Cyber Crimes

Documentary Series [in development]

Cyber security incidents and getting hacked seem like distant, fascinating things where other people get hurt, but you stay safe. Truth is, getting hacked or scammed can happen to anyone and it might even have happened to you in the past. The average number of devices used by you and most people have increased exponentially in the recent years.

We’re surrounded by IoT devices, wear smart bracelets, have friends who are betting their savings on cryptocurrency, and we sign up to dozens of social media platforms. This means cyber attacks have a lot of ways to get to you – either by targeting you specifically or by simply compromising your info in large-scale attacks.

Although our society may not currently recognize how much of our world is centred in technology, the truth is that nearly every aspect of our lives revolves around some sort of modern tech. From our jobs and finances all the way to our personal lives and social interactions, technology can be found everywhere, and, although this means that our world is on its way to a fully digital future, there are still various risks that this accessibility poses.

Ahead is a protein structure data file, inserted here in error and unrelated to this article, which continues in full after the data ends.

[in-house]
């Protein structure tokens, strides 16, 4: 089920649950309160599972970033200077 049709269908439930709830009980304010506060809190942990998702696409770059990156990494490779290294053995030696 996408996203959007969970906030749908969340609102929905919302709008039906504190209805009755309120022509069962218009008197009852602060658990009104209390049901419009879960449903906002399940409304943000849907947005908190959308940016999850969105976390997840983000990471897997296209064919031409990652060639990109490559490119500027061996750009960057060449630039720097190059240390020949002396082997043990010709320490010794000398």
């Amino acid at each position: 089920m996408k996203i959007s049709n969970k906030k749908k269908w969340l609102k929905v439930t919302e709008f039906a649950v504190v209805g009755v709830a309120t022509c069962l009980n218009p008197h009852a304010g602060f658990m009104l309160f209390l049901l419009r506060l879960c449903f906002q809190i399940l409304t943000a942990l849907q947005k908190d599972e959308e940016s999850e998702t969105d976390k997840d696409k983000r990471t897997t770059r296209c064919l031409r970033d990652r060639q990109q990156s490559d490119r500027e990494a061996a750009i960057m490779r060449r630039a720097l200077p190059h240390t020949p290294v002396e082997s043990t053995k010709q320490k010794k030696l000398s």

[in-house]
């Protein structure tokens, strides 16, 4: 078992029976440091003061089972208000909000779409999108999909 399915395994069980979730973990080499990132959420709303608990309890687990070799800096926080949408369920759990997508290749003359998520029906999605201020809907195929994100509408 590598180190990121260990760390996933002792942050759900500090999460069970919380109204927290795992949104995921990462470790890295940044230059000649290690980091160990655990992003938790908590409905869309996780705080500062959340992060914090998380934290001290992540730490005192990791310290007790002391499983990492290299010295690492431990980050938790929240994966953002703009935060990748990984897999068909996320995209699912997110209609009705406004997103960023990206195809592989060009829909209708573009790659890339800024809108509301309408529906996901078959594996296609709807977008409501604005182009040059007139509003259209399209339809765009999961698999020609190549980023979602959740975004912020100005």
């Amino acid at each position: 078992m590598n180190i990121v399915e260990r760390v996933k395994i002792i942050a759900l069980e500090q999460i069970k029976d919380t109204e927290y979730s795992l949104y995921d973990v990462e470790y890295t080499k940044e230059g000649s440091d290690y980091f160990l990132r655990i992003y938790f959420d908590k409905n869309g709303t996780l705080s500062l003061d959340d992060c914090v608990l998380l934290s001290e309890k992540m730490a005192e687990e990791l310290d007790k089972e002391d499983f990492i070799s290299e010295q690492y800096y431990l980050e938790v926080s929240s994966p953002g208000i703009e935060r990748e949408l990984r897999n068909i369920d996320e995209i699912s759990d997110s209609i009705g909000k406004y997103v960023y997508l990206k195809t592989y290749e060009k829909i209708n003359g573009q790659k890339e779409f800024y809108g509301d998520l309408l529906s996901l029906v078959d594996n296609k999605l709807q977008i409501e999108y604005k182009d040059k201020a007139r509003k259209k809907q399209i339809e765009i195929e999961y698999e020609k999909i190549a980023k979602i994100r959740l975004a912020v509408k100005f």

Since the mid-2000s, cyberattacks have become dramatically more sophisticated. Cybercrime costs the global economy between US$375 billion and $575 billion each year. Unfortunately for law-enforcement agencies, tracing the structure of this underground economy rarely helps them to arrest the individuals involved; real-world identities tend to be closely guarded behind online pseudonyms. And in any case, the criminal cyber infrastructure is remarkably resilient.

In five years’ time, the battle to keep data secure against cyber-attacks will descend into a “machine on machine war” with the advancement of artificial intelligence. Attacks would become more sophisticated as hackers made use of semi-autonomous technology.

There is a definite risk that we are at the early stages of a cyberwar arms race: as countries realize that having a cyberwarfare strategy is necessary they will increase spending and start to stockpile weapons, just like any other arms race. Nations are rapidly building cyberdefence and offense capabilities and NATO in 2014 took the important step of confirming that a cyberattack on one of its members would be enough to allow them to invoke Article 5, the collective defence mechanism at the heart of the alliance. In 2016 it then defined cyberspace as an “operational domain” — an area in which conflict can occur: the internet had officially become a battlefield.